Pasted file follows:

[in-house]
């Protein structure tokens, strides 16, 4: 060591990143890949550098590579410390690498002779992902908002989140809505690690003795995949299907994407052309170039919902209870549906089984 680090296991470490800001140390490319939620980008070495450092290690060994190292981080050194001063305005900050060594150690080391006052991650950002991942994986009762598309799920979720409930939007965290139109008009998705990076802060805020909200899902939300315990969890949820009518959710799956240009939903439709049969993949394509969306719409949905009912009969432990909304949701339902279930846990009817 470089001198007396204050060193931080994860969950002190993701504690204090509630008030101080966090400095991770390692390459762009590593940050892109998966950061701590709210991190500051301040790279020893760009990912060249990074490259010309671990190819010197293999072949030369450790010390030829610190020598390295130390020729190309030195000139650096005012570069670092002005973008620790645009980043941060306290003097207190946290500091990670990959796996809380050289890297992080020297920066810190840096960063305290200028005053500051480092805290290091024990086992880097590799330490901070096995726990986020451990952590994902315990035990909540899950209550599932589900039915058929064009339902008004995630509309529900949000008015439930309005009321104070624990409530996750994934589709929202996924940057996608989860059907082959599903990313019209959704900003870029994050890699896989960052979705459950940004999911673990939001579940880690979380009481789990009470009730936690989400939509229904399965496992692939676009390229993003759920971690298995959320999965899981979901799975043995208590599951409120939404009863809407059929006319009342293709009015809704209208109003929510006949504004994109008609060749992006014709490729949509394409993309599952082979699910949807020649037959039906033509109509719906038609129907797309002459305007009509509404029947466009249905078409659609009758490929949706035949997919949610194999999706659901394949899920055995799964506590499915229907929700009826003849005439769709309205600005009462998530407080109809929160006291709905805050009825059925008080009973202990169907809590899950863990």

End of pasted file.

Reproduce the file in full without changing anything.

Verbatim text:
[in-house]
């Protein structure tokens, strides 16, 4: 060591990143890949550098590579410390690498002779992902908002989140809505690690003795995949299907994407052309170039919902209870549906089984 680090296991470490800001140390490319939620980008070495450092290690060994190292981080050194001063305005900050060594150690080391006052991650950002991942994986009762598309799920979720409930939007965290139109008009998705990076802060805020909200899902939300315990969890949820009518959710799956240009939903439709049969993949394509969306719409949905009912009969432990909304949701339902279930846990009817 470089001198007396204050060193931080994860969950002190993701504690204090509630008030101080966090400095991770390692390459762009590593940050892109998966950061701590709210991190500051301040790279020893760009990912060249990074490259010309671990190819010197293999072949030369450790010390030829610190020598390295130390020729190309030195000139650096005012570069670092002005973008620790645009980043941060306290003097207190946290500091990670990959796996809380050289890297992080020297920066810190840096960063305290200028005053500051480092805290290091024990086992880097590799330490901070096995726990986020451990952590994902315990035990909540899950209550599932589900039915058929064009339902008004995630509309529900949000008015439930309005009321104070624990409530996750994934589709929202996924940057996608989860059907082959599903990313019209959704900003870029994050890699896989960052979705459950940004999911673990939001579940880690979380009481789990009470009730936690989400939509229904399965496992692939676009390229993003759920971690298995959320999965899981979901799975043995208590599951409120939404009863809407059929006319009342293709009015809704209208109003929510006949504004994109008609060749992006014709490729949509394409993309599952082979699910949807020649037959039906033509109509719906038609129907797309002459305007009509509404029947466009249905078409659609009758490929949706035949997919949610194999999706659901394949899920055995799964506590499915229907929700009826003849005439769709309205600005009462998530407080109809929160006291709905805050009825059925008080009973202990169907809590899950863990």